Maybe, just maybe, this was the first time I felt like a stranger in my own country. Not in a bad way, just that it felt like travelling into a world I no longer managed to manoeuvre with ease.
- outdoor play areas,
- the Indian summer we had (it was proper warm, 18 degrees in the late evening and I totally packed the wrong clothes),
- people of all ages and abilities riding bikes,
- properly insulated houses,
- renewables everywhere
- Rewe our world sticker book (if you have doubles, please get in touch, Cubling would be happy to trade)
I was a teeny weeny bit irritated by:
- right before left traffic rules and how they really catch you out if you're used to the much simpler and more intuitive British system,
- jam etc in tiny plastic containers
- menus where ever single dish contains meat
- chips being served with large quantities of salt
- kids meals either non existent or served without veg
In Amsterdam, I fell in love with the baksfiets/boxbike. I mean, I like them anyway, but to see them in all shapes and sizes, wow wow wow. I had to be told that you simply cross bike lanes in Amsterdam because if you wait for the bike traffic to provide a gap for crossing, you may be there all day.
Cubling decided she wants to live in Germany now. Not because of the play areas, although she thought the raft pond where you could play on a raft was pretty awesome, but because of the kids' shopping trolleys. Snowflake took leaps and bounces in speaking (both languages), and loves Peppa Pig even more now that she's Peppa Wutz.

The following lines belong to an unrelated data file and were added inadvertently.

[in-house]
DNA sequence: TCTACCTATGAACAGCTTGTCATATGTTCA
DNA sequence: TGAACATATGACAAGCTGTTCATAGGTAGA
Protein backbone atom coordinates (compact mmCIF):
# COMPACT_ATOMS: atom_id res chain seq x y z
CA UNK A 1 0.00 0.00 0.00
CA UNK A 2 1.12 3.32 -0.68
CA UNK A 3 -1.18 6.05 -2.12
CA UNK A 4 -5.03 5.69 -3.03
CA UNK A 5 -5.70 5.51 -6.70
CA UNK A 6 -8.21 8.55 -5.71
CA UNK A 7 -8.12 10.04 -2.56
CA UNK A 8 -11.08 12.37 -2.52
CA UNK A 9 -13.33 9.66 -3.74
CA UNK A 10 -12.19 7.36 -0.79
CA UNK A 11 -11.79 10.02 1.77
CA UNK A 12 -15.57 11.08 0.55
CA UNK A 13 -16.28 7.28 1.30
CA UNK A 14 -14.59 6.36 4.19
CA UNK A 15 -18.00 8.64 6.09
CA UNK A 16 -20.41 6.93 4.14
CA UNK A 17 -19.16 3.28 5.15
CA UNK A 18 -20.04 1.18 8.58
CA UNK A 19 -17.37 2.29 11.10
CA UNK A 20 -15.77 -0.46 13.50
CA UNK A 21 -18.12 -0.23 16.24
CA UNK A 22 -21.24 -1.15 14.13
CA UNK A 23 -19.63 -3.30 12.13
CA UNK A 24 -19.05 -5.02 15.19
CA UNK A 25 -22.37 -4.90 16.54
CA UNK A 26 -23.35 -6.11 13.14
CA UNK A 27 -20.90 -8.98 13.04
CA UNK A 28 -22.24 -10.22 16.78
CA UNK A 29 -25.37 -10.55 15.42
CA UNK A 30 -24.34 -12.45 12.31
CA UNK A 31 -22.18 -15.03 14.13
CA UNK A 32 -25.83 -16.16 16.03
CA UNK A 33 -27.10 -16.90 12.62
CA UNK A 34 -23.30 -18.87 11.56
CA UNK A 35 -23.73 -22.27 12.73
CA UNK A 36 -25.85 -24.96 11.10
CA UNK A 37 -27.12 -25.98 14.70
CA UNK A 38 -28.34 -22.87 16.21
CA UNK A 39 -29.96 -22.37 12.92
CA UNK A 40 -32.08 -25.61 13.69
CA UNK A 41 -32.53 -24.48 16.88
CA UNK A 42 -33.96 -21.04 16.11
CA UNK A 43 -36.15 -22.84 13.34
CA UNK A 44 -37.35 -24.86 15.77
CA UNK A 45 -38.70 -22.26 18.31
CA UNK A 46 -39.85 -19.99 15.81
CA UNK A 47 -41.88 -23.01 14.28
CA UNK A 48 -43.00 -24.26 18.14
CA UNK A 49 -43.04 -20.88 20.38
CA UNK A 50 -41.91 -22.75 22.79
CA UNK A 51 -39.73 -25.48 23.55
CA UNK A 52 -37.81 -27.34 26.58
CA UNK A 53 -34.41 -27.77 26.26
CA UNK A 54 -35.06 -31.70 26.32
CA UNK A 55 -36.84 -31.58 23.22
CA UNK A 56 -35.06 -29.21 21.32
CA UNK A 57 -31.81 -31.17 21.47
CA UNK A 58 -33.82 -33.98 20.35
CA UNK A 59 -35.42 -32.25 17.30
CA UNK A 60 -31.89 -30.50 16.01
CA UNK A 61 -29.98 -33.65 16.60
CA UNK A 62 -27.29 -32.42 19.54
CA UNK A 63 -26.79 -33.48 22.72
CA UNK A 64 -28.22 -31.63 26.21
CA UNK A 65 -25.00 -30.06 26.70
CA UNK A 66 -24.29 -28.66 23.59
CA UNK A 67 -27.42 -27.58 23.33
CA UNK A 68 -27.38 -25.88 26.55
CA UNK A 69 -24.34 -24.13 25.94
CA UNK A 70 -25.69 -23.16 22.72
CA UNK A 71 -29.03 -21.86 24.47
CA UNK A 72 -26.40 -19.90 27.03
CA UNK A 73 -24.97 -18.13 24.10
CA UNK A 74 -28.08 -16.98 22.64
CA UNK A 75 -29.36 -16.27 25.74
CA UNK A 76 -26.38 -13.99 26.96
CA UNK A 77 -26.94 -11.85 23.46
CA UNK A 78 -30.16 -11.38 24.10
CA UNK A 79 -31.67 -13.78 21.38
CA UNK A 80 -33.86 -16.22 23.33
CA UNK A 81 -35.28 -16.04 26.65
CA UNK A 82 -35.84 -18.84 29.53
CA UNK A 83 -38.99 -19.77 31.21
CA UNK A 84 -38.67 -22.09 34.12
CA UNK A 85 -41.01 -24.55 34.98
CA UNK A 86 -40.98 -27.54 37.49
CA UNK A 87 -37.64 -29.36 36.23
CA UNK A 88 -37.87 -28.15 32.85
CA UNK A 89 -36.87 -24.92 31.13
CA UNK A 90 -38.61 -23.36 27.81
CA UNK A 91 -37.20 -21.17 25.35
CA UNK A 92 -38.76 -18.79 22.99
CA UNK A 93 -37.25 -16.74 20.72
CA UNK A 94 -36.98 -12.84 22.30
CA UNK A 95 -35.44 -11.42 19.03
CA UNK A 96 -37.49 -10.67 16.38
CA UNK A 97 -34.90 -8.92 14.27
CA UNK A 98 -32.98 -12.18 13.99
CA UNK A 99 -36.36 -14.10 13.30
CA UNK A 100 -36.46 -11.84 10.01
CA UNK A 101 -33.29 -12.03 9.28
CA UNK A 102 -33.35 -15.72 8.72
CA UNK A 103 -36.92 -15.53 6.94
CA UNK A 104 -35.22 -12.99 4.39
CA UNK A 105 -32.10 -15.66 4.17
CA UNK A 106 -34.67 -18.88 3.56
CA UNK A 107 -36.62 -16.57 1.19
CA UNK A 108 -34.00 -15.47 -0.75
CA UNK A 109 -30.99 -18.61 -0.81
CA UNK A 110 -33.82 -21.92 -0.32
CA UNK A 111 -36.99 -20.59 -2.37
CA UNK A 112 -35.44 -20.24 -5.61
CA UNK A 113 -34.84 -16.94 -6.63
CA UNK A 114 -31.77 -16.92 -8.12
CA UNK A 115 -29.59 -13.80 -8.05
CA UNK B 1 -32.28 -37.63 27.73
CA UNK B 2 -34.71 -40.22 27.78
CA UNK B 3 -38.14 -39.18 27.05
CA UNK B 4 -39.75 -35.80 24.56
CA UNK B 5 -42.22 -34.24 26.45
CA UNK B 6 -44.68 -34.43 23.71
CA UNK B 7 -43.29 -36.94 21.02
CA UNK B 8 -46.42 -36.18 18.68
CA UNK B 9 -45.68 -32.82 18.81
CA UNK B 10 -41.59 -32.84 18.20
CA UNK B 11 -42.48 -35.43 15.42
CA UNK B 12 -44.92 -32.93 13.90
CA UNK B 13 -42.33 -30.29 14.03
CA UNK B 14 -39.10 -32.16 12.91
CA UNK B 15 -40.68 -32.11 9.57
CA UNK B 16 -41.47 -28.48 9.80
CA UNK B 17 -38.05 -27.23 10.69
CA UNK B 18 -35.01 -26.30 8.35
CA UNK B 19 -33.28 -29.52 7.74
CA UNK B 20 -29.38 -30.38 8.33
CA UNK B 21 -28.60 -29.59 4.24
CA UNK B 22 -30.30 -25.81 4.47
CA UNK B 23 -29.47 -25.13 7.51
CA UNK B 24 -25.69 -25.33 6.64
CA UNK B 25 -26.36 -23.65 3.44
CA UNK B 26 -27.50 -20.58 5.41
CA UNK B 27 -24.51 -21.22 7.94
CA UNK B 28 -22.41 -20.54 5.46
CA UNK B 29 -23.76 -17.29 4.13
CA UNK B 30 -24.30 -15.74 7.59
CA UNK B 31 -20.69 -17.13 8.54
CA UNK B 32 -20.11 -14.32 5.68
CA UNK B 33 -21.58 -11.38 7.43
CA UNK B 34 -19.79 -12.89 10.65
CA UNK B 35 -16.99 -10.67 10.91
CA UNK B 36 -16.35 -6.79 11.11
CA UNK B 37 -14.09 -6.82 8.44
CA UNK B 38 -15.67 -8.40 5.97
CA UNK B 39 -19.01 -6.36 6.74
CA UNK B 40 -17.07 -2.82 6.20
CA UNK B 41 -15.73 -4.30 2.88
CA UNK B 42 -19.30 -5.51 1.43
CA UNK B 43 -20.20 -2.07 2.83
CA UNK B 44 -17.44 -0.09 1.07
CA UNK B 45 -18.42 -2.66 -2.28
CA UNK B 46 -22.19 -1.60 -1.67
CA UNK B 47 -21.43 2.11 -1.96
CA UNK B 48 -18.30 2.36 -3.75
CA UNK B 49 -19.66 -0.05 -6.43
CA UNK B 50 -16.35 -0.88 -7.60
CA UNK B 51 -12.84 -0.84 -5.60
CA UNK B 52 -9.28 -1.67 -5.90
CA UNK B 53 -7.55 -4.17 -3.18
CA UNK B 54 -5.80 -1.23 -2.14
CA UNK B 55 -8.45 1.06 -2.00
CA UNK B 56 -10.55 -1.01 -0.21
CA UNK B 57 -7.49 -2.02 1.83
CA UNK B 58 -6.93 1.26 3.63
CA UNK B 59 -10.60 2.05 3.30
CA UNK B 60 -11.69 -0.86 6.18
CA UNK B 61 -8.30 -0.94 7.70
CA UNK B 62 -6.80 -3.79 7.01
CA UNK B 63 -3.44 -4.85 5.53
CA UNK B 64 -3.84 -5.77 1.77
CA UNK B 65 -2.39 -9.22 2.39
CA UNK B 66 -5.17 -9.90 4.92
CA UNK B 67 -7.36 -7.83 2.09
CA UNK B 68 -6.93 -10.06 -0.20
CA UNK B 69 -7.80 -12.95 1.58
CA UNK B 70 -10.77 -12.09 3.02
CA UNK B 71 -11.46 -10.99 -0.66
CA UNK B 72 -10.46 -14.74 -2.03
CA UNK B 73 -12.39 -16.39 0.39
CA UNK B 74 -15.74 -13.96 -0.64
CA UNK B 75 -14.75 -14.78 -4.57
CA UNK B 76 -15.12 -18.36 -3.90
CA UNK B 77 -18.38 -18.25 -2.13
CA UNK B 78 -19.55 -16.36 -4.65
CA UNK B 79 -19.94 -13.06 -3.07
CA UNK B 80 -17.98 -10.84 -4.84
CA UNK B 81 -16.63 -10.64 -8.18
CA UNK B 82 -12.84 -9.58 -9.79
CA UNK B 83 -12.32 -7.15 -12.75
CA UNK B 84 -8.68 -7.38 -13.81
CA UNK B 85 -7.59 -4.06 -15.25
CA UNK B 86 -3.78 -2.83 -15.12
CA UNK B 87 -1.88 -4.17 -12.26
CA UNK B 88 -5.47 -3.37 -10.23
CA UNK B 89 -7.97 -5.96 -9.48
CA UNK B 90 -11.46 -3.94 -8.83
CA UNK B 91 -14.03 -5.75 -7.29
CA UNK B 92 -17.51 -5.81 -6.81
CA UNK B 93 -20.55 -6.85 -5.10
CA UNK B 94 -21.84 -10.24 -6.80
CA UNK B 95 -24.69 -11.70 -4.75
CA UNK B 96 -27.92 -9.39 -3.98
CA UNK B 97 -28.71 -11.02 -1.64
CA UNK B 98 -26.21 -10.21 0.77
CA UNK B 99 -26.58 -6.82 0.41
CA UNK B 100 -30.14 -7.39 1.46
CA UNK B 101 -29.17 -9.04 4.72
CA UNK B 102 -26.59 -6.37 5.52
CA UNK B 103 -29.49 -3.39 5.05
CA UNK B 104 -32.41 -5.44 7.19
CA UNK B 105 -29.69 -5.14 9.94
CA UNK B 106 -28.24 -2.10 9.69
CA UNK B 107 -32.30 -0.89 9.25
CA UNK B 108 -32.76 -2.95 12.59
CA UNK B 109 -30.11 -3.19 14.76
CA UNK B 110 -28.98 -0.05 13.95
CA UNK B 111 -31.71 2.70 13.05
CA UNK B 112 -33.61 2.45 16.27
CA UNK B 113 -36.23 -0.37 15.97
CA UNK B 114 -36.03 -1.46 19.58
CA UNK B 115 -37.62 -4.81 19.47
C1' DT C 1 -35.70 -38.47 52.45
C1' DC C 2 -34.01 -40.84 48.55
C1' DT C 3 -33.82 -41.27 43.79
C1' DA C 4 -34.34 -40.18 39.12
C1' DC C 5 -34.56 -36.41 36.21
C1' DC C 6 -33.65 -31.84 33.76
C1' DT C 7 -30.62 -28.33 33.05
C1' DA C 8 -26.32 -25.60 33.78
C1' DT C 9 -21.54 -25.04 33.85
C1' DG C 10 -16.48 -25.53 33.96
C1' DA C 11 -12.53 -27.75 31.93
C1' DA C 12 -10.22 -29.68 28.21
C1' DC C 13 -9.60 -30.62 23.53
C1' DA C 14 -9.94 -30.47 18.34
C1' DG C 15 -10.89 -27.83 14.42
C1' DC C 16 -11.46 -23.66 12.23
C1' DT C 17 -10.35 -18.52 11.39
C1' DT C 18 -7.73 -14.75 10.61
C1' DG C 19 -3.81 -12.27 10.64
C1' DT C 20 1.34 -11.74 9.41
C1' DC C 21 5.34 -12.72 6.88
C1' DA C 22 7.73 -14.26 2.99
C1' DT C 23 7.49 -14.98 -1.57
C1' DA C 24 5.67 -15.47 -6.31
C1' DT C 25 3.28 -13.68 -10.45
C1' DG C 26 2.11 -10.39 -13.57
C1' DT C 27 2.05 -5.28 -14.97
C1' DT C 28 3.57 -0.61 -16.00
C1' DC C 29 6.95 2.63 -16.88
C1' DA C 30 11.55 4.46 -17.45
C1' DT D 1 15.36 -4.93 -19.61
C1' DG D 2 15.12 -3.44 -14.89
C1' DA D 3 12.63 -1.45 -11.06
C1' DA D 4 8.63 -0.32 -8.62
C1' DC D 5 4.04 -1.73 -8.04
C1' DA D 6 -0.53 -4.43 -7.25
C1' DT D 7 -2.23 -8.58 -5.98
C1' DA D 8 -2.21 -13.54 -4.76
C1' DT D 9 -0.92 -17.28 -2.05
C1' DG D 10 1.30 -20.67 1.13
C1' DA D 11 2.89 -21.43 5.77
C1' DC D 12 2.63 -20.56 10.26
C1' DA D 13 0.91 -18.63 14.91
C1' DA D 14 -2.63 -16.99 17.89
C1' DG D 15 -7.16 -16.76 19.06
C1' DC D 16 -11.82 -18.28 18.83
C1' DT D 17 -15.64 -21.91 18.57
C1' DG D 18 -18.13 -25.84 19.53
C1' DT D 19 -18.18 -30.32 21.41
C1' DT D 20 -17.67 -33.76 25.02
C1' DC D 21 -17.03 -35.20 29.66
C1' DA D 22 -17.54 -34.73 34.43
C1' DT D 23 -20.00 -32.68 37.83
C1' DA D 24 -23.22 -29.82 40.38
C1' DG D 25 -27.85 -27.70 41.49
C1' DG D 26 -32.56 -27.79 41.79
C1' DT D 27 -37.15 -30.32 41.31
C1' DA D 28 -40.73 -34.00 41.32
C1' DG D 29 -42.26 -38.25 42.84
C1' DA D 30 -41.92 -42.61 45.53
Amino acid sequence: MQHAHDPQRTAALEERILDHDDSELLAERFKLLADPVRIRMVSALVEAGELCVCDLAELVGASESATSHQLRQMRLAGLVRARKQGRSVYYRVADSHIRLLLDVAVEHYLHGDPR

And although travelling by ferry makes the journey rather long, it also makes it into an adventure in itself, and on the plus side it's actually much less stressful than flying with kids.
We managed to meet up with more people than expected, and I'm pretty impressed that in spite of our rare visits to Germany there is something like budding friendships going on between my kids and the kids of my friends. So much so that penpals have found one another. Pretty cool, I say.
The best thing for me had to be how Cubling just made friends with kids on the playgrounds without a second thought. She was totally at ease and at home, switching between languages without even a thought. It was both her social ease that impressed me (I would never, ever have spoken to kids I didn't know like that) and her ability to blend in and make the best of everything on offer.
And when we got home, she want back to school and totally enjoyed seeing her Scottish friends again as well. Now I only have to get used to the cold again.